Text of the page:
What is Doula?

The word ‘doula’ is originally ancient Greek and means ‘serving woman’. Another term is birth coach or childbirth coach. It is a specially trained woman who supports expectant parents in a non-medical way during pregnancy, birth and in the period after.

The purpose of a doula is to create a safe environment where mother and partner are assisted and advised. The emphasis is on reassurance, attention and support.
A doula offers support on a physical, emotional and mental level during the special, exciting and tiring hours around birth. Sometimes the doula offers support in the foreground and sometimes only in the background, by just being present. She comes when you need her and stays until the baby is born.

The birth plan is written during an intake. In a birth plan you describe your wishes around the birth. It is meant for yourself, your partner, your midwife or other healthcare providers. The birth plan shows you what is important to you. The person who supervises your delivery can take this into account as much as possible. The birth plan is to ensure that your voice is heard. A doula helps you with that.

Nothing in the birth plan is fixed:

 You can change your mind at any time

 The delivery can also run differently than you expected or wanted. In that case not all your wishes may be carried out

 The obstetrician may refer you to the gynecologist at the hospital

 Interventions may be necessary

 Your child can be admitted to the children’s department


Worldwide there has been research into continuous support during childbirth compared to the effects of the usual care around the birth. In 2011, these worldwide researches ‘evidence-based medicine’ were combined.

The conclusion was remarkable women with continuous support:

 had a remarkably shorter delivery time

 were more likely to have a vaginal birth

 had less need for pain relief

 were more satisfied with the delivery

 had a baby with a higher apgar score

The researchers found that overall, women with continuous support: who have continuous support during childbirth experience a:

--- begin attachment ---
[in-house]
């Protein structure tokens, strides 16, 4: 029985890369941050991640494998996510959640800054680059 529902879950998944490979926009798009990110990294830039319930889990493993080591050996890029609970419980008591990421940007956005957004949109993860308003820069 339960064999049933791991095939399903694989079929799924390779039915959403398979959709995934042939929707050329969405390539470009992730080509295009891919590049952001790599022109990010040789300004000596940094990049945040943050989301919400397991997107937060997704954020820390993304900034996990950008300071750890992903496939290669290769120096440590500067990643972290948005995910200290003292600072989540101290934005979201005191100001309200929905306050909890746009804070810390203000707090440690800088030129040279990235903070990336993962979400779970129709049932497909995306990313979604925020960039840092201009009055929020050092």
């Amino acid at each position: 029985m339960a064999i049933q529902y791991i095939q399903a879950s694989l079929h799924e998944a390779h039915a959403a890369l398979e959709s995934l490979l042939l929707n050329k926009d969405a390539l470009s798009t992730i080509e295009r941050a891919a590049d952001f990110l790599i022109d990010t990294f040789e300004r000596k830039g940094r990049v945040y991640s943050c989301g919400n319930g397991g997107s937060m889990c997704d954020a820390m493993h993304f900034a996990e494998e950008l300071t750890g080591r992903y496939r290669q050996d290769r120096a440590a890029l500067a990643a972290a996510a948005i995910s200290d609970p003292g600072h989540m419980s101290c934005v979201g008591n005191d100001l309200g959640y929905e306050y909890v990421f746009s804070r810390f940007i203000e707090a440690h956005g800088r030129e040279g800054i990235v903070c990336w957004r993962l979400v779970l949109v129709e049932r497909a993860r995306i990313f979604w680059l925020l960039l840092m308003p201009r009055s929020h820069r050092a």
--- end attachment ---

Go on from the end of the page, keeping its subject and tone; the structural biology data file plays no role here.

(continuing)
25% decrease in the risk of Cesarean; the largest effect was seen with a doula (39% decrease)*

 8% increase in the likelihood of a spontaneous vaginal birth; the largest effect was seen with a doula (15% increase)*

 10% decrease in the use of any medications for pain relief; the type of person providing continuous support did not make a difference

 Shorter labors by 41 minutes on average; there is no data on if the type of person providing continuous support makes a difference

 38% decrease in the baby’s risk of a low five minute Apgar score; there is no data on if the type of person providing continuous support makes a difference

 31% decrease in the risk of being dissatisfied with the birth experience; mothers’ risk of being dissatisfied with the birth experience was reduced with continuous support provided by a doula or someone in their social network (family or friend), but not hospital staff.

What is NOT included in doula support?

Doulas are not medical professionals, and the following tasks are not performed by doulas: they do not perform clinical tasks such as vaginal exams or fetal heart monitoring, they do not give medical advice or diagnose conditions, they do not make decisions for the client (medical or otherwise), they do not pressure the birthing person into certain choices just because that’s what they prefer, they do not take over the role of the partner, they do not catch the baby, they do not change shifts (although some doulas may call in their back-up after 12-24 hours).

This post is also available in: Dutch